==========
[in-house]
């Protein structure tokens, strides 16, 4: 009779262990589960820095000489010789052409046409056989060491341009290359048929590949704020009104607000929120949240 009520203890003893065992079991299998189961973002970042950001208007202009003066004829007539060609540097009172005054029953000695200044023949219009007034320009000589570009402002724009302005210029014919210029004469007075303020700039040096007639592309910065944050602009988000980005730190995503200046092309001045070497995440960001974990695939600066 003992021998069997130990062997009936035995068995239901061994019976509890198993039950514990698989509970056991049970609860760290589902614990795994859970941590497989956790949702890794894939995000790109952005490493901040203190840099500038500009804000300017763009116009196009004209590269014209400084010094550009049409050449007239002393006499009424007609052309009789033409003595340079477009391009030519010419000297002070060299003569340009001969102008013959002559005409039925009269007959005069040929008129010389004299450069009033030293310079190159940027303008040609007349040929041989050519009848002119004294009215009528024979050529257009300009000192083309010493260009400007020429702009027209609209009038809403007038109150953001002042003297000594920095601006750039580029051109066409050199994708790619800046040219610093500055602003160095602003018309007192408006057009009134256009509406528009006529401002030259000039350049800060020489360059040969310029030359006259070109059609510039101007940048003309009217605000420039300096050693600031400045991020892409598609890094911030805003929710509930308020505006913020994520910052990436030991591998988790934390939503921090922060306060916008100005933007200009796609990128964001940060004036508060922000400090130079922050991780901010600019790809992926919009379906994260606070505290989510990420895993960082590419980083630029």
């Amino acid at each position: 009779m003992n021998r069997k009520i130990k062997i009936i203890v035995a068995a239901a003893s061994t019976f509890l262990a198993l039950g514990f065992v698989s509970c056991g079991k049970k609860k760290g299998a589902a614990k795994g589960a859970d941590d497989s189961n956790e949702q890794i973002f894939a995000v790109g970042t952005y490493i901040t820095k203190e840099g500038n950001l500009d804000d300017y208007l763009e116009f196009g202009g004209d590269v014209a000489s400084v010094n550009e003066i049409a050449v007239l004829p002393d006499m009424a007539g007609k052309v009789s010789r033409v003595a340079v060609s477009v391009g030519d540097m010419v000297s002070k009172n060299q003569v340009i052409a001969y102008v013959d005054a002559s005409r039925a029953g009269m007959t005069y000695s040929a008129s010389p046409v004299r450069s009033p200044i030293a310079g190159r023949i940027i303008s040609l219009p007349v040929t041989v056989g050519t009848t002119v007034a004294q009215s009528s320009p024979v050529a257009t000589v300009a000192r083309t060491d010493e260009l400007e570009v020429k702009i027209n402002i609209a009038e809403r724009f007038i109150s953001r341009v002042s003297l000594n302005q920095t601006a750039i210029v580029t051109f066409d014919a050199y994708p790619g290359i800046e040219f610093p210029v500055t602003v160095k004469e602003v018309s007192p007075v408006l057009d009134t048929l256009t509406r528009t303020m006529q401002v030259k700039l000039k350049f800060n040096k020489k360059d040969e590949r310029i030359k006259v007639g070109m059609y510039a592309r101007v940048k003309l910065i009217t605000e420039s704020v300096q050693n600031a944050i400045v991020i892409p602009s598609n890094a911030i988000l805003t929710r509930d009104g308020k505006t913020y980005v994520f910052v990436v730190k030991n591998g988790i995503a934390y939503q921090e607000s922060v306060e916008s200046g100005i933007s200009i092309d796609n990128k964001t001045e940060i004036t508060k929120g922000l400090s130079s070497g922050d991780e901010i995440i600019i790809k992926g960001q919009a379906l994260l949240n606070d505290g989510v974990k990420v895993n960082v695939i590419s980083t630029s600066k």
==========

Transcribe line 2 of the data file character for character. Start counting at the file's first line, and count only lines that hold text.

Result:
């Protein structure tokens, strides 16, 4: 009779262990589960820095000489010789052409046409056989060491341009290359048929590949704020009104607000929120949240 009520203890003893065992079991299998189961973002970042950001208007202009003066004829007539060609540097009172005054029953000695200044023949219009007034320009000589570009402002724009302005210029014919210029004469007075303020700039040096007639592309910065944050602009988000980005730190995503200046092309001045070497995440960001974990695939600066 003992021998069997130990062997009936035995068995239901061994019976509890198993039950514990698989509970056991049970609860760290589902614990795994859970941590497989956790949702890794894939995000790109952005490493901040203190840099500038500009804000300017763009116009196009004209590269014209400084010094550009049409050449007239002393006499009424007609052309009789033409003595340079477009391009030519010419000297002070060299003569340009001969102008013959002559005409039925009269007959005069040929008129010389004299450069009033030293310079190159940027303008040609007349040929041989050519009848002119004294009215009528024979050529257009300009000192083309010493260009400007020429702009027209609209009038809403007038109150953001002042003297000594920095601006750039580029051109066409050199994708790619800046040219610093500055602003160095602003018309007192408006057009009134256009509406528009006529401002030259000039350049800060020489360059040969310029030359006259070109059609510039101007940048003309009217605000420039300096050693600031400045991020892409598609890094911030805003929710509930308020505006913020994520910052990436030991591998988790934390939503921090922060306060916008100005933007200009796609990128964001940060004036508060922000400090130079922050991780901010600019790809992926919009379906994260606070505290989510990420895993960082590419980083630029």